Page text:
The Symposium is done but Canberra’s circular journey is just beginning!
Click through to the program and tips for what to do next.
Canberra’s circular future starts here…
Circular Economy Symposium 2022
At the CBR360 Symposium, guest speakers from across Canberra’s businesses, universities, government and community sector will together explore the challenges and opportunities of transitioning to a circular economy.
CBR360 Circular Economy Symposium will:
- Explore the potential of a circular economy for Canberra
- Promote sharing of knowledge and experience
- Enable cross-sectoral collaboration
- Call the Canberra economy and community to action
SYMPOSIUM SNAP SHOT
- One-day face-to-face event, Thursday 15 September 2022 at Kambri Cultural Centre, ANU
- Four consecutive themed sessions each with speakers from business, academia, government and community
- Catered morning and afternoon tea and lunch, concluding with networking drinks
- Display hall for partner and community organisations
Display hall & registration
Session 1: Beyond recycling
Exploring the principles of a circular economy and why it is needed
Morning tea & display hall
Session 2: Closing the loop
Showcasing innovation in supply chains and the benefits of extended producer responsibility
Lunch & display hall
Session 3: Shifting behaviour
Driving a cultural shift from conspicuous to conscientious consumption through partnership with community-led initiatives
Afternoon tea & display hall
Session 4: Fostering circularity
Examining necessary policy settings, research and incentives to support circular practices
Making Canberra’s economy circular
Canberrans buy, use and discard more stuff per person than almost any other city in the world, depleting natural resources and polluting the environment on which we depend. To satisfy our consumption, the ACT has an ecological footprint nearly 14 times larger than its geographical area. But long, complex supply chains dissociate Canberrans from the impacts of the food and goods that we mostly import from other states and countries and the ‘waste’ that we export.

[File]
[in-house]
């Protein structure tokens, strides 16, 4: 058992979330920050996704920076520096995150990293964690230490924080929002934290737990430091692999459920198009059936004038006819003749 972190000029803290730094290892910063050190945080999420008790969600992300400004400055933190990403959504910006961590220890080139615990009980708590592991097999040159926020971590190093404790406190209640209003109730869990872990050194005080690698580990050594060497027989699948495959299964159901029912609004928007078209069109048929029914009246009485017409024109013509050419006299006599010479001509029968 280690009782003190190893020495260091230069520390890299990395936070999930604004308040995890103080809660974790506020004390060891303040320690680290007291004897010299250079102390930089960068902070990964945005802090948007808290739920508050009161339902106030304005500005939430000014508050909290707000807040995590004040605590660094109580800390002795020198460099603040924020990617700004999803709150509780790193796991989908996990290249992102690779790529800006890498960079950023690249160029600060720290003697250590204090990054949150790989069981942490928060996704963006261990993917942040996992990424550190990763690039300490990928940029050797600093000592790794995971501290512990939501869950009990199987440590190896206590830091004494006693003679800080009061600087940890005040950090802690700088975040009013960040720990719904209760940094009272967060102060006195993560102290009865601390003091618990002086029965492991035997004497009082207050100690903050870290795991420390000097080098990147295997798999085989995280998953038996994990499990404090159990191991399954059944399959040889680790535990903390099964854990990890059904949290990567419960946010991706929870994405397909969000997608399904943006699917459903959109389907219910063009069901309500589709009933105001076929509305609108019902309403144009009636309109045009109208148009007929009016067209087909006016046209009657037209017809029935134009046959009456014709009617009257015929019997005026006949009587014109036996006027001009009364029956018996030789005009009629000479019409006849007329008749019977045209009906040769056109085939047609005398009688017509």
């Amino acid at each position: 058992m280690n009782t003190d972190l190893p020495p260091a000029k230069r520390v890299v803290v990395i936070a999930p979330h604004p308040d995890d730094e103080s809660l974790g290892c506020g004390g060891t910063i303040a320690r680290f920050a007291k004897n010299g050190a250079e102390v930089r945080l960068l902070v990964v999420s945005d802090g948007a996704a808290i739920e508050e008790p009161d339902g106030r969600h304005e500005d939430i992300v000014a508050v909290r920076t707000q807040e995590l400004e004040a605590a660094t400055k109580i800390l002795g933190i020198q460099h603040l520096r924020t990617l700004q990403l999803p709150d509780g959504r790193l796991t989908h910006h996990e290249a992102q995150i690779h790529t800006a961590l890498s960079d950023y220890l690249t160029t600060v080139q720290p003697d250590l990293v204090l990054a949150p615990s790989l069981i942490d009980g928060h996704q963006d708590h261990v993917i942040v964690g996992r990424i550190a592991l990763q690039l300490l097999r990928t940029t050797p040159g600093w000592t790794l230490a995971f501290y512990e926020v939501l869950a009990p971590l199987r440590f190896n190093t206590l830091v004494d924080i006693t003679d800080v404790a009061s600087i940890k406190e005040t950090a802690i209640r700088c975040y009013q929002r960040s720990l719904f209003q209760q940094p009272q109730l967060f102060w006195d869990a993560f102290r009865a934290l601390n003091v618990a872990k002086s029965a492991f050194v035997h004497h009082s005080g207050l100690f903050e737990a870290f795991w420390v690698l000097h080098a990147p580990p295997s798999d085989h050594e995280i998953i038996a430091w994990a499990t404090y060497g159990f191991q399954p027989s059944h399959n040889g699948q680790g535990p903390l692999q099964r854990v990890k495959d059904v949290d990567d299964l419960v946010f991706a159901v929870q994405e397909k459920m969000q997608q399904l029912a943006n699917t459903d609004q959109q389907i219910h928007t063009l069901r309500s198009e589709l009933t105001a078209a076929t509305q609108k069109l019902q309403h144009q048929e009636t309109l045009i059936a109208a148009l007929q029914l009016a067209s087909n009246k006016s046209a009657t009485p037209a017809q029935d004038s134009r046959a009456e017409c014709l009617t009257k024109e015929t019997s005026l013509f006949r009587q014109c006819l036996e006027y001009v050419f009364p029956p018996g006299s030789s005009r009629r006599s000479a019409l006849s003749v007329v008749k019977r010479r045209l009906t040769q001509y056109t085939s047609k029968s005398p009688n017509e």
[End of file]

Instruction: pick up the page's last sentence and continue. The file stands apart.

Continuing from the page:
The ACT has made significant progress in reducing greenhouse gas emissions from energy, and has made commitments that support circularity, including diverting food waste from landfill and reducing emissions from transport and buildings. But we need to do more if we want to demonstrate genuine sustainability.
To become the sustainable, livable bush capital we can be proud of for future generations, we need to go beyond recycling. We must transform linear take–make–waste consumption into circular practices that rethink how and what we consume, maximise avoidance of waste, and keep resources efficiently in use.
FROM LINEAR TO CIRCULAR
The “economy” is often conceived as being separate from the natural world, and the materials and ecosystem services it provides are treated as infinite and free. This is clearly not the case. Our planetary systems have limits and our ‘economy’ should be reframed to sit within those limits. As per the United Nations’ theme for World Environment Day 2022, ‘there is only one Earth’.
The linear extraction, production and disposal of materials and goods, and the advertising-driven consumption typical of the industrial age, result in environmental degradation and social inequalities that are now well recognised: deforestation, mining wastelands, landfill mountains, poisoned rivers, species extinctions, biodiversity loss, ecosystem collapse, plastics pollution, climate change, respiratory diseases, child labour, exploitation, factory disasters, urbanisation and more.
In distinct contrast to this, a circular economy offers exciting opportunities for innovation and efficiency to disrupt old patterns of production while integrating economic, social and environmental values. Shrinking our resource footprint while maintaining human wellbeing will help balance human needs and impacts with our planet’s capacity to regenerate the natural systems upon which we depend.
An efficient circular economy, together with socially responsible governance, is crucial to genuine sustainability, wellbeing and prosperity.
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Or contact us at the Conservation Council ACT Region.
Phone: (02) 6229 3200
Email: [email protected]
Street address: Unit 14/26 Barry Drive, Ground Floor, Lena Karmel Lodge, Canberra ACT 2601
Note: All staff work part-time, may work remotely, or be out and about for meetings and events, so please call ahead to ensure someone will be in the office.
Acknowledgement of Country
We acknowledge the traditional custodians of the land on which we live and work, and their deep and continuing connection to Country. We pay our respects to Elders past, present and emerging.